• 3 min read
  • This how-to will show you how to configure:

    • A MyDNS name server
    • A database to hold the DNS record information

    Before starting

    Please ensure that you have followed the instructions in the getting started guide here.

    If you have not setup the database server yet, please follow the database how-to first.

    Installing MyDNS

    yum install mydns mydns-mysql
    chkconfig mydns on
    iptables -I RH-Firewall-1-INPUT 4 -p udp -m udp --sport 53 --dport 1024:65535 -j ACCEPT
    iptables -I RH-Firewall-1-INPUT 4 -p udp -m udp --dport 53 -j ACCEPT
    service iptables save

    Setting up the database

    MyDNS uses MySQL as its backend to store record information, so it needs a database setup before it can be configured. Start by opening a root MySQL session:

    mysql -u root -p

    Enter your MySQL root user's password and type at the mysql> prompt:

    GRANT SELECT ON mydns.* TO 'mydns'@'localhost' IDENTIFIED BY 'mydns_password';

    Replace new_password with a secure password. It will be used to grant MyDNS read-only access to the record database; this ensures that no exploits can result in write access to the record store (it is recommend that you setup another MySQL user for scripted write access to the database).

    Next, import the default database:

    mydns --create-tables | mysql -u root -p mydns

    The last step is to adjust the MyDNS configuration file to use the newly database user credentials:

    sed -i.bak -e 's/db-user = username/db-user = mydns/' /etc/mydns.conf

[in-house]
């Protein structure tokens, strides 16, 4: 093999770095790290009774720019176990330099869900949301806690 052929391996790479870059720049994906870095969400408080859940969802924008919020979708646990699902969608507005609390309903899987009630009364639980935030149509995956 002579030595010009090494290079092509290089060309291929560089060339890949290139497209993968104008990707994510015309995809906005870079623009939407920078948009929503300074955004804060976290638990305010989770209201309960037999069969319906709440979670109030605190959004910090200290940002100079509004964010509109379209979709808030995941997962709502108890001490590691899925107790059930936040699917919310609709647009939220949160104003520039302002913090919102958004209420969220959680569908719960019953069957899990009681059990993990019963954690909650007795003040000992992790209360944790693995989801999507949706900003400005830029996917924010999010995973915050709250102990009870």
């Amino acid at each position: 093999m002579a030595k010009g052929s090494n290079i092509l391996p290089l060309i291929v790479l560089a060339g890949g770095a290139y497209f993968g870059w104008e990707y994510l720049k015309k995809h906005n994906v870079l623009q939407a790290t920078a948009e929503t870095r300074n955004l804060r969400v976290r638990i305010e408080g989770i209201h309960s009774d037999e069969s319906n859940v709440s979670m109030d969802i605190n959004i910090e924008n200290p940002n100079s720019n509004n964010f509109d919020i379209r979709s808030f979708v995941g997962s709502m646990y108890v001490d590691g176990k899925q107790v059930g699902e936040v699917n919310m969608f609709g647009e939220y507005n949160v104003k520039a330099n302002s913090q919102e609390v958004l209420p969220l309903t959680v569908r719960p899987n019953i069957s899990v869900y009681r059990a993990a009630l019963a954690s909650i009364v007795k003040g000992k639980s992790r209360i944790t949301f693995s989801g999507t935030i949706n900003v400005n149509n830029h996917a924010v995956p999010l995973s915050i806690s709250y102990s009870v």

sed -i.bak -e 's/db-password = password/db-password = mydns_password/' /etc/mydns.conf

    As before, replace mydns_password with your selected MySQL user password for MyDNS.

    Start the service

    MyDNS is now fully configured and ready to run. The service can be started:

    service mydns start

    Administering the server

    MyDNS will now serve records zones from the rr with records from the soa table. The daemon does not have to be restarted for changes to be recognized, so you can take advantage of this by using scripts to update your MyDNS database on-the-fly. Zone replication via SQL backups is another particularly handy side-effect of this feature.

    As an example, included below is a small script I use to add new domains my servers:

    # Usage: add_dns_domain mysite.tld [mysite2.tld ...]
    TIME="$(date +'%s')"
    TMPFILE="$(mktemp)" || exit 1

    # Set this to your primary and secondary nameservers

    # Set this to your primary email, with the @ replaced by a single dot.

    # Default shared IP to point domains to

    for domain in "$@";do
      cat << EOF >> $TMPFILE
    INSERT INTO mydns.soa (origin,ns,mbox,serial,refresh,retry,expire,minimum,ttl) VALUES('${domain}.', '${NS1}.', '${EMAIL}.', $TIME, 10800, 3600, 604800, 14400, 14400);
    INSERT INTO mydns.rr (zone,name,data,aux,ttl,type) VALUES(LAST_INSERT_ID(), '${domain}.', '${NS1}.', 0, 14400, 'NS'),
                                                           (LAST_INSERT_ID(), '${domain}.', '$NS2.', 0, 14400, 'NS'),
                                                           (LAST_INSERT_ID(), '${domain}.', '${domain}.', 0, 14400, 'MX'),
                                                           (LAST_INSERT_ID(), '${domain}.', '${SHAREDIP}', 0, 14400, 'A'),
                                                           (LAST_INSERT_ID(), 'mail', '${domain}.', 0, 14400, 'CNAME'),
                                                           (LAST_INSERT_ID(), 'www', '${domain}.', 0, 14400, 'CNAME');
    mysql -u root -p < $TMPFILE

    # you can do some other stuff here with TMPFILE if you want

    # cleanup
    rm $TMPFILE

    As you can see above, it adds a zone for each domain and then sets up default CNAME aliases for www and mail to point to the main domain. The main domain gets pointed at the default shared IP using an A record.